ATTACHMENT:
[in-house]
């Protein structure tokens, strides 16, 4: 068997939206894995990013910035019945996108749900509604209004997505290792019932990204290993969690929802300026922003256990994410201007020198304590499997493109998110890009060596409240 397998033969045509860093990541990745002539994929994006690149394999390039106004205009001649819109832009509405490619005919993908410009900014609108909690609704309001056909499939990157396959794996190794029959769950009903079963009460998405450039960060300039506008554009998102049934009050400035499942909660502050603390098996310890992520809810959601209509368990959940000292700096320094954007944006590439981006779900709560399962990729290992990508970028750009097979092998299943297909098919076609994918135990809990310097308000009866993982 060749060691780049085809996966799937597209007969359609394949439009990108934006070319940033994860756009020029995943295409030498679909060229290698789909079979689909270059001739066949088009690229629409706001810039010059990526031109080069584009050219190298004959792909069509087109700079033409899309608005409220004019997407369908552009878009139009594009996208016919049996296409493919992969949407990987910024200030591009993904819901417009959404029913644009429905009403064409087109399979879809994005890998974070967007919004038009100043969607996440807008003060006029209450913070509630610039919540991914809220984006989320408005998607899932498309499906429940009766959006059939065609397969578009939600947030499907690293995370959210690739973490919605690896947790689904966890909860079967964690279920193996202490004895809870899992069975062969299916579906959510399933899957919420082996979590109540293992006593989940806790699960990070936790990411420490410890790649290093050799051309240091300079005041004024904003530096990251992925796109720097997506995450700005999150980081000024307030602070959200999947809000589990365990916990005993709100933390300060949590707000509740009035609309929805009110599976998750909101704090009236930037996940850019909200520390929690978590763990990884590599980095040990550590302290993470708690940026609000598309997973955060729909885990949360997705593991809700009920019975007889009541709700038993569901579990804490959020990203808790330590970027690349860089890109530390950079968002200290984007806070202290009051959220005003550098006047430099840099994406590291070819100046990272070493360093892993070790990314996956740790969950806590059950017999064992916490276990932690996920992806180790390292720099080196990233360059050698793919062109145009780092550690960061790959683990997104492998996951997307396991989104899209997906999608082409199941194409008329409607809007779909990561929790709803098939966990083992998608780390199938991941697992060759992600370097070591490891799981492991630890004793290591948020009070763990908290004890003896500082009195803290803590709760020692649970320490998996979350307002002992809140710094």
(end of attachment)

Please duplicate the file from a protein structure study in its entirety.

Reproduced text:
[in-house]
């Protein structure tokens, strides 16, 4: 068997939206894995990013910035019945996108749900509604209004997505290792019932990204290993969690929802300026922003256990994410201007020198304590499997493109998110890009060596409240 397998033969045509860093990541990745002539994929994006690149394999390039106004205009001649819109832009509405490619005919993908410009900014609108909690609704309001056909499939990157396959794996190794029959769950009903079963009460998405450039960060300039506008554009998102049934009050400035499942909660502050603390098996310890992520809810959601209509368990959940000292700096320094954007944006590439981006779900709560399962990729290992990508970028750009097979092998299943297909098919076609994918135990809990310097308000009866993982 060749060691780049085809996966799937597209007969359609394949439009990108934006070319940033994860756009020029995943295409030498679909060229290698789909079979689909270059001739066949088009690229629409706001810039010059990526031109080069584009050219190298004959792909069509087109700079033409899309608005409220004019997407369908552009878009139009594009996208016919049996296409493919992969949407990987910024200030591009993904819901417009959404029913644009429905009403064409087109399979879809994005890998974070967007919004038009100043969607996440807008003060006029209450913070509630610039919540991914809220984006989320408005998607899932498309499906429940009766959006059939065609397969578009939600947030499907690293995370959210690739973490919605690896947790689904966890909860079967964690279920193996202490004895809870899992069975062969299916579906959510399933899957919420082996979590109540293992006593989940806790699960990070936790990411420490410890790649290093050799051309240091300079005041004024904003530096990251992925796109720097997506995450700005999150980081000024307030602070959200999947809000589990365990916990005993709100933390300060949590707000509740009035609309929805009110599976998750909101704090009236930037996940850019909200520390929690978590763990990884590599980095040990550590302290993470708690940026609000598309997973955060729909885990949360997705593991809700009920019975007889009541709700038993569901579990804490959020990203808790330590970027690349860089890109530390950079968002200290984007806070202290009051959220005003550098006047430099840099994406590291070819100046990272070493360093892993070790990314996956740790969950806590059950017999064992916490276990932690996920992806180790390292720099080196990233360059050698793919062109145009780092550690960061790959683990997104492998996951997307396991989104899209997906999608082409199941194409008329409607809007779909990561929790709803098939966990083992998608780390199938991941697992060759992600370097070591490891799981492991630890004793290591948020009070763990908290004890003896500082009195803290803590709760020692649970320490998996979350307002002992809140710094």